About Acupuncture

About Acupuncture and Chinese Medicine

Acupuncture and Traditional Chinese Medicine is a comprehensive natural health care system that has been used to diagnose, treat, and prevent illnesses for almost 3000 years. It is based on a concept of vital energy, or Qi (pronounced “chee”), that flows throughout the body in channels called “meridians” and regulates organs, systems and mental wellbeing. Acupuncture is one of the most important forms of treatment in Chinese medicine and is used to balance and harmonize the flow of Qi to restore health.

Chinese medicine is recognized by the National Institute for Health in the US and the World Health Organization which endorses its effectiveness for treatment of many modern conditions. It is a licensed profession in most US states. Acupuncture can be used by itself or in conjunction with Western medicine for the treatment of a wide variety of health disorders.

Chinese medicine contains a vast treasury of empirical and analytical knowledge based on the observation of natural laws and energetic principles within the body. These principles emphasize a holistic approach to balancing patterns of disharmony between the physical, mental and spiritual being in order to promote health and wellbeing. The practice of Chinese medicine encompasses acupuncture, herbal medicine, diet, lifestyle and exercises (Qi Gong, Tai Qi) to promote healing, harmony and balance.

How Acupuncture Works

In Chinese Medicine pain and disease begin with a blockage or imbalance in the flow of energy, called Qi, through meridians as described in the section above. Qi becomes blocked or stagnate, deficient or in excess due to injuries, infections, poor diet, stress, environmental influences and toxins. By inserting very fine, sterile needles at specific points along the meridians, acupuncture restores the proper flow of energy in the meridian, returning the body and mind to health and balance.

The effects of acupuncture can also be explained by modern science. Extensive research has revealed that when an acupuncture point is stimulated the nervous system releases chemicals in the connective tissue, muscles, spinal cord, and brain. These include hormones, neurotransmitters, endorphins, immune modulators and other substances which in turn enhance the immune function, blood flow, cell and tissue healing, digestion, mood and nerve function. Specific points are chosen for each individual based on the details of their condition and imbalances. Choosing the correct points requires a careful assessment based on a thorough patient history and applying the diagnostic principles of Chinese medicine as interpreted by the practitioner’s experience. 

Acupuncture works extremely well by itself, but the very best results are often found when it is used in conjunction with positive lifestyle changes including diet, exercise, recreation, relaxation and stress reduction. Proper nutrition and lifestyle changes support acupuncture in the restoration of harmonious Qi flow, provide essential nutrients, reduce dietary and environmental toxins, improve elimination and assist a person in returning to a state of health.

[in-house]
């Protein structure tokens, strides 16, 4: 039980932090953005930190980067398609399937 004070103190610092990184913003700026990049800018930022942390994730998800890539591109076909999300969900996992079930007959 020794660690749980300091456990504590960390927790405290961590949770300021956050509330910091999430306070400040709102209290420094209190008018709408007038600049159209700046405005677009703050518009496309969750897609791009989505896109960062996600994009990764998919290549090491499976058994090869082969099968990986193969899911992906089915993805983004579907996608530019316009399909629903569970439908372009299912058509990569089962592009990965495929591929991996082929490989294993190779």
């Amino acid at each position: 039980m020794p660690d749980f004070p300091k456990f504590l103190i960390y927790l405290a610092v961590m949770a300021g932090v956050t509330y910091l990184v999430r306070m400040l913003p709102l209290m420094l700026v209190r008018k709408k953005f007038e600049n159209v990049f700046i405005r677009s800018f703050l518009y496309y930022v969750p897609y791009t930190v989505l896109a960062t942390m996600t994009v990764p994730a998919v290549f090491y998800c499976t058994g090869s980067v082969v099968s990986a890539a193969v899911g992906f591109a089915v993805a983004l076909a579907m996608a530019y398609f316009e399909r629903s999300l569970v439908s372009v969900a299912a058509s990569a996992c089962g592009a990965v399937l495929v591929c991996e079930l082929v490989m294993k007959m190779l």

Electro-acupuncture is the term used to refer to the use of electrical stimulation of acupuncture points with or without the use of needles. It appears to have been developed in China, Japan and Europe during the 1930s to 1950s. The choice of acupuncture points for treatment is the same as with non-electrical treatment. In some situations it is believed to be even more effective in reducing muscle spasm and pain, increasing blood flow and promoting healing. While it is considered especially effective in treating chronic pain, injuries, and neurological diseases, it can be used for a wide variety of health problems. Your practitioner will know in what
situations it will be of the most benefit.

The procedure for electro-acupuncture involves the needles inserted as in a traditional treatment with small electrodes attached to them, or with electrodes taped directly to the acupuncture points. The electrodes provide a gentle vibration that stimulates the qi running through these points. It is often very soothing to the patient, providing a soft humming and, essentially, a more fluid treatment. The electrode substitutes the practitioner’s hand maneuvering of the needle to activate the acupuncture point. Electro-acupuncture treatments may be shorter than regular acupuncture treatments due to the continued, and often stronger, stimulus. There are some situations in which this added stimulation is not beneficial; your practitioner will know when it is appropriate to use.


What is it?

The Chinese word that typically gets translated as acupuncture actually means “acupuncture and moxibustion.” Moxibustion is the burning of an herb, Artemisia vulgaris (mugwort), on or above acupuncture points. At Soaring Crane Acupuncture we do “indirect moxa” in which a small stick of the herb is burned above, not directly on, the point, providing a pleasant warming sensation. 

Why do we use it?

Moxibustion is used in situations where there is “cold” or “stagnation.” The use of moxa promotes warming, increases the flow of blood and qi and relieves stagnation or blockage. This helps to relieve pain, improve function and promote healing. When indicated for use it is very effective, but it is not appropriate for all situations. Your practitioner will know when it should be used.

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